Tag: Ted Leonsis

Ted Leonsis, Adam Oates

Playoffs? Wizards’ owner Leonsis isn’t talking playoffs.


Washington Wizards players want to make the playoffs this year. John Wall and others have talked openly about that as a goal. They think the team — with the additions of Nene, Emeka Okafor and Trevor Ariza — can make the leap.

But in speaking to the media, Wizards owner Ted Leonsis seemed to tamp down expectations about this season.

At the lottery last June he said that another season in the lottery would be “unacceptable.” Now, he is redefining unacceptable. From CSNWashington.com.

“We would all find it unacceptable if we finished with the second- or third-worst record in the NBA this year. That would be a failure and the failure would start with me. I think we’re in a much better position. I think we will get better because our young players have now been seasoned.”

Leonsis spent a lot of time talking about a process, about how they want to draft well and retain guys like Bradley Beal. That is how to build a winner that lasts. But that means incremental growth not huge leaps.

Yet even Leonsis wouldn’t totally rain on the playoffs parade.

“It’s a combination of all those little things and those investments that we’re making that we think will incrementally improve the team so that this year it’s very respectful, very competitive and why not try to make the playoffs? Just a couple games over .500 seems to get you there and that’s how the guys are looking at it. So who am I to argue to with the players and the coaches? They feel upbeat, so that’s why I feel upbeat.”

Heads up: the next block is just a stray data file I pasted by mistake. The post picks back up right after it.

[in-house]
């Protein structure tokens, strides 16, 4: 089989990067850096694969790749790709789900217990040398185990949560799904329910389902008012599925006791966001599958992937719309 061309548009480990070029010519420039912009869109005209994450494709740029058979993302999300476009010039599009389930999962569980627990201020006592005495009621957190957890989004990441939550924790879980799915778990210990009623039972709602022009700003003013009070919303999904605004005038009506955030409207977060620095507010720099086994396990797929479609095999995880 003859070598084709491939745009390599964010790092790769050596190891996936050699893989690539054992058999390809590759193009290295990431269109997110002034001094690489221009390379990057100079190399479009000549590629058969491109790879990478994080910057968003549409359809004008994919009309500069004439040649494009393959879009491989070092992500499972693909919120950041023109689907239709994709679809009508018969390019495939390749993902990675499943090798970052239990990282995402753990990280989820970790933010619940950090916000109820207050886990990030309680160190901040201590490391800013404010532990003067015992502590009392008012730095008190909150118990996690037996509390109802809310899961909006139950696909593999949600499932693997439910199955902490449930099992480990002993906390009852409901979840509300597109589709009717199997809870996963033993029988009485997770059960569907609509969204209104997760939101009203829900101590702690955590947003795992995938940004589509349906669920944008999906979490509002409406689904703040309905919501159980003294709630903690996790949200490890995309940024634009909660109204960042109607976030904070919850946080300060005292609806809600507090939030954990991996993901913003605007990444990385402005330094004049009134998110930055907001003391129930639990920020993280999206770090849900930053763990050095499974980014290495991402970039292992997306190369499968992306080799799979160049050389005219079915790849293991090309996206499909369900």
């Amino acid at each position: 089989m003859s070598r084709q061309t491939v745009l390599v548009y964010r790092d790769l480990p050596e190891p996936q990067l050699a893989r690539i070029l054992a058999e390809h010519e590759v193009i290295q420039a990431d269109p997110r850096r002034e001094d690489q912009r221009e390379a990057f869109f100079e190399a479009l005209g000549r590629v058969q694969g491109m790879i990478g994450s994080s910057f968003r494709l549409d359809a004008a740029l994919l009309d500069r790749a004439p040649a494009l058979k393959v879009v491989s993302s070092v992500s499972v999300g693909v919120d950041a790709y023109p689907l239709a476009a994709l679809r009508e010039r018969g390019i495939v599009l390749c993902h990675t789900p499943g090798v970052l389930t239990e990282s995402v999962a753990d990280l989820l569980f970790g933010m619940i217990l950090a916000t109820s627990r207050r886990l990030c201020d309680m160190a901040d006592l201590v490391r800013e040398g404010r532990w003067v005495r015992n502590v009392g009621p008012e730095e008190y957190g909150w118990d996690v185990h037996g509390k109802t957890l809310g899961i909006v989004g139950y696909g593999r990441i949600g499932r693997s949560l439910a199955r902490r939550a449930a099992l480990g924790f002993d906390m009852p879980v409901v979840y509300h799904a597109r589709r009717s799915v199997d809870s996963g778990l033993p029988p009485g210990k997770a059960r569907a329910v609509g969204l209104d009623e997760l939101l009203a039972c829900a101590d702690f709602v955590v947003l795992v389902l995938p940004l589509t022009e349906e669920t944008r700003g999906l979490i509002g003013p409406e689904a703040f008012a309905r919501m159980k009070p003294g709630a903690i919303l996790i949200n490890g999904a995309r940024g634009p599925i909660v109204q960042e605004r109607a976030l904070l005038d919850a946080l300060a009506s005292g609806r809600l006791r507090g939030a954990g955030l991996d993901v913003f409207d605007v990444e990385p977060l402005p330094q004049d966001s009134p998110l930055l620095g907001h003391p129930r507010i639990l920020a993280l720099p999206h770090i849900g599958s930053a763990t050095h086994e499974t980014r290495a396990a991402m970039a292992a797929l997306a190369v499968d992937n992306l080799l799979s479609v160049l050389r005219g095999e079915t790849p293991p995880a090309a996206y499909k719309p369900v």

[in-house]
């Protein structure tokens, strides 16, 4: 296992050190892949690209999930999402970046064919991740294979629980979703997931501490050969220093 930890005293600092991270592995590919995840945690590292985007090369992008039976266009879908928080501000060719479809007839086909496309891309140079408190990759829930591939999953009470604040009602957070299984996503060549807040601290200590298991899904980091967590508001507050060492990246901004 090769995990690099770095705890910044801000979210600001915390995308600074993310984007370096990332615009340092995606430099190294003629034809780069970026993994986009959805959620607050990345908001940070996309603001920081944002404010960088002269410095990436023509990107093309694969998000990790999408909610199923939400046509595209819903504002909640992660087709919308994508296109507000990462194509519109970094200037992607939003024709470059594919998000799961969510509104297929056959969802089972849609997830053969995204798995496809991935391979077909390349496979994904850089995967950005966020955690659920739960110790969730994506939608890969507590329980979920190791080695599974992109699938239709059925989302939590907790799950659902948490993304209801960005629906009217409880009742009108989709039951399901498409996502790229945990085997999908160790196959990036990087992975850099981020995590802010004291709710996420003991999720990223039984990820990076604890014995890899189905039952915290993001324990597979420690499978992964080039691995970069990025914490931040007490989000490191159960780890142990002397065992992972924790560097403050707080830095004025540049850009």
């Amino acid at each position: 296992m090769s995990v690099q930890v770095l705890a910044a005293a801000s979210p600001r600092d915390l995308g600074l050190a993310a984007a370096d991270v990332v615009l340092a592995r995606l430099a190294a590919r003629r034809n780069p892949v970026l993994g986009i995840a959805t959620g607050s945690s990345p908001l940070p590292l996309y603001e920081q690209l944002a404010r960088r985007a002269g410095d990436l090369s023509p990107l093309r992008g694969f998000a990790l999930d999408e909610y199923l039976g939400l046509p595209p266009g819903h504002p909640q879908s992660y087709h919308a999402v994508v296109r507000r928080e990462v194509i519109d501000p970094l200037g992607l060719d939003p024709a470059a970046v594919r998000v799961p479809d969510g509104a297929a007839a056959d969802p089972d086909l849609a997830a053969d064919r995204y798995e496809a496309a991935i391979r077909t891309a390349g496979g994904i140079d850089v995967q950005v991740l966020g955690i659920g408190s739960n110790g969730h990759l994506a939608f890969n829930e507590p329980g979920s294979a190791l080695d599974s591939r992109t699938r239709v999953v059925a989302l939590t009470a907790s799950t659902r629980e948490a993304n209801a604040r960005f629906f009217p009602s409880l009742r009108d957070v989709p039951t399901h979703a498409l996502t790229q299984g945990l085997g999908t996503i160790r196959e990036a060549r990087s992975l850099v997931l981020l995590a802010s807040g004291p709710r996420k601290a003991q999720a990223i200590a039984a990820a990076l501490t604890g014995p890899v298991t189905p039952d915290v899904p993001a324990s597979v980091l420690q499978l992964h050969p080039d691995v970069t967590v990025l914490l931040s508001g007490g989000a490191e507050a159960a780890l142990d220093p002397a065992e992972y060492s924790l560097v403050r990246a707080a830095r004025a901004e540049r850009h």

Upbeat may not mean playoffs. Not with Wall out for the first month of the season (and Nene still battling the foot issue that slowed him last season). But the Wizards should be better. They are improving. But it’s a process.

Allan Houston Rule could become the Gilbert Arenas Rule

Washington Wizards v Chicago Bulls
Leave a comment

Rashard Lewis is talked about as the poster child for bad contracts. But Lewis is a willing defender, can hit from the outside, and was very productive for most of his contract. So when talk of the so-called amnesty clause came up recently in NBA discussions, it wasn’t Lewis whose name was linked. It was a Hibachi-grilled issue.

From the New York Daily News: